Talk It Over
Every marriage-family therapist I spoke to also recommended making agreements with one another. These can be agreements on how you’ll treat one another, what you’ll communicate about, what boundaries you’ll set between work and home, and more. They can be very simple: “I agree to be home for dinner 3 nights a week.” “If the business requires a loan, I will discuss it with you before making a decision.” But agreements are very effective in setting realistic expectations and giving partners a point of reference to work through conflict.
Ask for Help
Another essential strategy: ask for help. No one can make it through the start-up journey alone. Entrepreneurs should seek out trusted mentors and business partners but also be willing to delegate as soon as the business grows beyond a one-person operation. Your family life and your own health will be so much better if you can learn to rely on a team to help the company move forward.
For significant others, because their partners are simply not as available, it is wise to rely on a larger community to help with moral support, childcare, or other responsibilities.|
The Upside of Marriage to an Entrepreneur
Being married to an entrepreneur certainly isn’t all bad, even though it’s easy to focus on the challenges.
When I reflect on the twelve-plus years of my marriage, I see how our relationship has matured and been positively transformed because of all that we’ve been through. Ned and I were forced to confront personal weaknesses, mismatched expectations, and conflict early on in our relationship. Thankfully, we were both willing to make adjustments along the way, and we have been able to create a healthier and more fulfilling relationship.
I also saw how profoundly Ned cared for me each step of the way, even when I felt isolated and neglected. I realized that he had done many things, big and small, to try to make things easier for me or to respect my wishes. He has made plenty of sacrifices as well, like booking crazy flight itineraries so he could get home twelve hours earlier, or saying no to amazing business opportunities so he would have more time to spend with our kids and me.
The Risks are Worth It
Being married to Ned has also pushed me to live with more boldness and courage, and to take more risks. I don’t think I would have been able to write this book without Ned encouraging me and cheering me on along the way.
Ned taught me, and continues to teach me, that taking risks is worth it if the work is meaningful and personally fulfilling. He has encouraged me to keep pursuing my goals even in the face of rejection and failure. Most importantly, he has never once doubted me. He gets what I’m doing and why I’m doing it.
It’s a little tricky sometimes to juggle both of our careers with being parents and the other demands of life, but it’s pushed us to become that much better at communicating with each other and making time for investing in our marriage.
I think this is true of all couples in which both partners are entrepreneurial. Both the benefits and the challenges are amplified. You understand what drives each of you, and as a result you will hopefully be willing to support one another’s careers. But you may also wrestle with greater uncertainty and financial instability. This can lead to more stress and pressure, but it is also an opportunity to deepen your level of partnership and trust in one another.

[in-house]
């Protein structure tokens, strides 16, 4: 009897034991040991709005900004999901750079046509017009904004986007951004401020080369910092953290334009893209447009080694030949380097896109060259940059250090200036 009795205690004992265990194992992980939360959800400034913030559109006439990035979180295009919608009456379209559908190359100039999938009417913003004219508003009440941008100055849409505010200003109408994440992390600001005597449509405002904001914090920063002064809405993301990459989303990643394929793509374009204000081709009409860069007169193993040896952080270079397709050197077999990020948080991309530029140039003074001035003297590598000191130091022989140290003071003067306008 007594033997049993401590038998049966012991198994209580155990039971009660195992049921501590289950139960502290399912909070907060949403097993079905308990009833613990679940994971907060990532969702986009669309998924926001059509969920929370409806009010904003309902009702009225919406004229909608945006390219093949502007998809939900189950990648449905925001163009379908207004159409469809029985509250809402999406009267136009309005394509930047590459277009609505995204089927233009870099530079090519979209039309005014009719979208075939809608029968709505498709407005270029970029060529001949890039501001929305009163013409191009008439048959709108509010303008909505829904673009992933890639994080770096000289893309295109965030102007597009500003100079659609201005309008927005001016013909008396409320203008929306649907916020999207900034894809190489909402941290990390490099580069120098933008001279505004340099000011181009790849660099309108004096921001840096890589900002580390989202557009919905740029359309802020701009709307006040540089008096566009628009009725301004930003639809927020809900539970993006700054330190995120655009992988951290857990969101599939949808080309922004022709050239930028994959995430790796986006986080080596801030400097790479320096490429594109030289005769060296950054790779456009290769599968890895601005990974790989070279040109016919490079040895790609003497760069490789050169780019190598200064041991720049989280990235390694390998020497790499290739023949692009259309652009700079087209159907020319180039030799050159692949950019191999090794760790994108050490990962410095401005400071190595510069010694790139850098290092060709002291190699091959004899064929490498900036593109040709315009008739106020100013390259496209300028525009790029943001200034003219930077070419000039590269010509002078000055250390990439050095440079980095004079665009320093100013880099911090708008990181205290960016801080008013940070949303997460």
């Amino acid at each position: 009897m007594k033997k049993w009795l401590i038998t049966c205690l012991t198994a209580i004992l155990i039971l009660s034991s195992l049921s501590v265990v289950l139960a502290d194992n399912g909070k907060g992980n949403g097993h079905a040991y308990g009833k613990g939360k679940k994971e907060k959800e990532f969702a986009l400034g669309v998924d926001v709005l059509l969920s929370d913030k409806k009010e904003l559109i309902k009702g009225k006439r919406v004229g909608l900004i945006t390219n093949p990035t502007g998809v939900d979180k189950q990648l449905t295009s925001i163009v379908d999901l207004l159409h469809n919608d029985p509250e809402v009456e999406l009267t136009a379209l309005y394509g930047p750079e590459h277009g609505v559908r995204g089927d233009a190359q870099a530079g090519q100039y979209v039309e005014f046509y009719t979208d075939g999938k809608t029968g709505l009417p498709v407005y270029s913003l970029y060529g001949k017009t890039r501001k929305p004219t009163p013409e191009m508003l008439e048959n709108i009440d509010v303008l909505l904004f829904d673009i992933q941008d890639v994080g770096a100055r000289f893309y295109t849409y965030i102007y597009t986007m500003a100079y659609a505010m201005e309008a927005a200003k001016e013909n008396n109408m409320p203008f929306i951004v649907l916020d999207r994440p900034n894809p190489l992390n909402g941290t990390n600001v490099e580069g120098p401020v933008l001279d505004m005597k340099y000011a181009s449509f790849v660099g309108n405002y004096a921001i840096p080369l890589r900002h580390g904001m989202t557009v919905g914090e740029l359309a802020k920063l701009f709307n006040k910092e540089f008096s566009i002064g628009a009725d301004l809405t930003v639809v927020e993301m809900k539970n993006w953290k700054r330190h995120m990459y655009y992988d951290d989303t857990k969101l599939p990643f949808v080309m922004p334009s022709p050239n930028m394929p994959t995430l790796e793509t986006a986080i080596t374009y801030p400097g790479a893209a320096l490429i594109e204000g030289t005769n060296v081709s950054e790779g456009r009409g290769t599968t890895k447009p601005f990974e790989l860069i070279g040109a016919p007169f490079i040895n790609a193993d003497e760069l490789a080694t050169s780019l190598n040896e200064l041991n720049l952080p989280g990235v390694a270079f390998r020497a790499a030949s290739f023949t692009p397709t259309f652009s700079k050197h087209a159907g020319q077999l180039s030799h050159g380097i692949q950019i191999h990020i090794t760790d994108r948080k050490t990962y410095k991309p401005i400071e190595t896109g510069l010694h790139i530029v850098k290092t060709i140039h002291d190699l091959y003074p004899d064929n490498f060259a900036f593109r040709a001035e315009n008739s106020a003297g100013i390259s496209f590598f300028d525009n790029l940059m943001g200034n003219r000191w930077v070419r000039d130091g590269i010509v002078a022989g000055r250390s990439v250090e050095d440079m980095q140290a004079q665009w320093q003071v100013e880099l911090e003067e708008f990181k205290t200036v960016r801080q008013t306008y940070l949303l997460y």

There’s Always Hope
One of my greatest hopes for Start, Love, Repeat is that entrepreneurial couples—especially those who are struggling in their relationship—will recognize that they’re not alone. No matter how crazy your life is because of the business, it’s likely that someone else has been through something similar and found a way to make it through with their marriage intact. With few exceptions, there is always reason to hope, and there are always changes you can make to try to improve your relationship.
It’s never easy to change ourselves or our relationships, of course, and it takes a fair amount of dedication and effort. But I hope readers will realize that it’s worth it. And if you can move toward a relationship that is healthier and nurtures both of you as individuals, in all likelihood you’ll experience rich, long-lasting benefits—in your family and your career—from living the adventurous start-up life.
Dorcas Cheng-Tozun is an award-winning writer and a columnist for Inc.com. She and her entrepreneur husband, d.light CEO and co-founder Ned Tozun, have been married for twelve years and have two adorable sons. Learn more at www.chengtozun.com.
Writing/Reflection Prompt: In what way(s) do you identify with the challenges, risks, and rewards that Dorcas outlines? Who would you like to share this article and book with? Start, Love, Repeat launches tomorrow, November 7, 2017, and is available for pre-order. Order before November 30, and you’re eligible to win some great prizes!
Disclosure: I received a complimentary copy thanks to the publisher, and as always my comments and the decision to review are my own.